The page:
If a worm and a snake had a slimy, scandalous love child, it might look something like a caecilian: a legless creature that’s actually neither worm nor snake, but a soil-dwelling amphibian found in tropics across the globe.
Content to spend most of their time beneath the forest floor, caecilians are elusive and poorly understood. Which is why Carlos Jared, a biologist at the Butantan Institute in São Paulo, Brazil, has spent a good part of the last three decades hot on their trail.
Bagging a caecilian specimen, he said, often takes hours of laborious digging, carefully executed so a poorly aimed shovel doesn’t cleave the creature in two. Once a specimen is spotted, “you have to jump on it,” Dr. Jared said, and then wrestle the wriggly amphibian — which, depending on the species, can range in length from a couple inches to five feet — into a sack. Many caecilians have squirmed out of Dr. Jared’s grasp at the last moment, gleefully greased by a gelatinous goo that oozes out of their skin.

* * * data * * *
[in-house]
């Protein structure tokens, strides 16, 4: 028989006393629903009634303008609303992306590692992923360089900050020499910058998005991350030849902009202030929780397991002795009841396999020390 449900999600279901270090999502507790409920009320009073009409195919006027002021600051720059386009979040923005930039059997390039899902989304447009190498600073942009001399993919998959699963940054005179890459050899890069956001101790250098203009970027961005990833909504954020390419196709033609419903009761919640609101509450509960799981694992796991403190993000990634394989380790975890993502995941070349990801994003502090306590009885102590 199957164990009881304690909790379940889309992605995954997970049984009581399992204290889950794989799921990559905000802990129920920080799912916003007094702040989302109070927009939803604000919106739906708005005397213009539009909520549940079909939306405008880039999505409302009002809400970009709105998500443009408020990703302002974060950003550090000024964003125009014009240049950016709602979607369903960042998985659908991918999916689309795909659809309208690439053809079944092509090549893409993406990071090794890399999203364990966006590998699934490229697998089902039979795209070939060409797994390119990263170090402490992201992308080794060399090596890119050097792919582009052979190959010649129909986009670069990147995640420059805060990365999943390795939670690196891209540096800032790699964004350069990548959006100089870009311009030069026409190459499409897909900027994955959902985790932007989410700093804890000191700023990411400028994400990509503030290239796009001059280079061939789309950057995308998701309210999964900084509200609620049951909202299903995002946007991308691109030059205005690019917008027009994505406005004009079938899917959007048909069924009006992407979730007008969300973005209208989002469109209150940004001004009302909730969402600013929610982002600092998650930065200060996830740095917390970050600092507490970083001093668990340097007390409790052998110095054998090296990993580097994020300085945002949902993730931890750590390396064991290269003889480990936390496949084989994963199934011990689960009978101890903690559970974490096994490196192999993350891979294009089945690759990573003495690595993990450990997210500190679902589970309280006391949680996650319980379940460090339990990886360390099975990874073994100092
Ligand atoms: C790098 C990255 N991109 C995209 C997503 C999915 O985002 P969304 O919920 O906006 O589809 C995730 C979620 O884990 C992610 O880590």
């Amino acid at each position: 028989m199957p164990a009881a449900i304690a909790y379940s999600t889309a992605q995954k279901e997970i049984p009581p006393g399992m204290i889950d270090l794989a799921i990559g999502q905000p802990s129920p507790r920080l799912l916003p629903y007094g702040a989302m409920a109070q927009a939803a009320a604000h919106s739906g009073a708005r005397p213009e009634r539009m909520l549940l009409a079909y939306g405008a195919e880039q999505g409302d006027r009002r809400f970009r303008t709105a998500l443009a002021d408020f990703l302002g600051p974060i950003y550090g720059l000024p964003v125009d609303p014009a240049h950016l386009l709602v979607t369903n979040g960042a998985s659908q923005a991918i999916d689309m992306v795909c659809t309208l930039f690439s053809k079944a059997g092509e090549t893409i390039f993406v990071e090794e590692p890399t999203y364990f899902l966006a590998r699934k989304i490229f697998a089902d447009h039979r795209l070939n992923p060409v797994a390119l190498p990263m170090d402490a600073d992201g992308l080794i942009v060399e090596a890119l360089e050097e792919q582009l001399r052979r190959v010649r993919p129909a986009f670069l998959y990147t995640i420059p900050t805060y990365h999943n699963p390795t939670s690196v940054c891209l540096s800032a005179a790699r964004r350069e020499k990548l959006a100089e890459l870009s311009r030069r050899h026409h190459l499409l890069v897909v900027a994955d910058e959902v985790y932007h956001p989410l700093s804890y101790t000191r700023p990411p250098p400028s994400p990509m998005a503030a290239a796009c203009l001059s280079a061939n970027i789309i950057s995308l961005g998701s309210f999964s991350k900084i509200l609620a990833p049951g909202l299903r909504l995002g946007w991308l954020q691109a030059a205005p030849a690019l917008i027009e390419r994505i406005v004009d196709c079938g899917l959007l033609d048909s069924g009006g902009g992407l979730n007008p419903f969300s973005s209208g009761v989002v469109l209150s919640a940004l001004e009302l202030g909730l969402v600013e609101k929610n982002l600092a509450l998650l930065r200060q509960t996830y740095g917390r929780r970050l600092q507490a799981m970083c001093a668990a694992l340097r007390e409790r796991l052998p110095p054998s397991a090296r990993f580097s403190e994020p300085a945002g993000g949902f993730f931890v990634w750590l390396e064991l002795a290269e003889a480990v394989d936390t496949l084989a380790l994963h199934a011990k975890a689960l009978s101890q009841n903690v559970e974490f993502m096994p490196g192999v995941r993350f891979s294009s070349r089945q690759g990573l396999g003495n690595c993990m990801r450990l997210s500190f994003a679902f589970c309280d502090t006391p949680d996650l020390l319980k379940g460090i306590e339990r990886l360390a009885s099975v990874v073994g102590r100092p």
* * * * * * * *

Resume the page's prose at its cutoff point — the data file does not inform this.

But Dr. Jared said the animals’ fascinating and sometimes baffling biology makes the incessant chasing more than worth it. His team’s latest discovery, published Friday in iScience, shows caecilians’ mouths might be rimmed by venom-tipped teeth, not unlike those found in some snakes.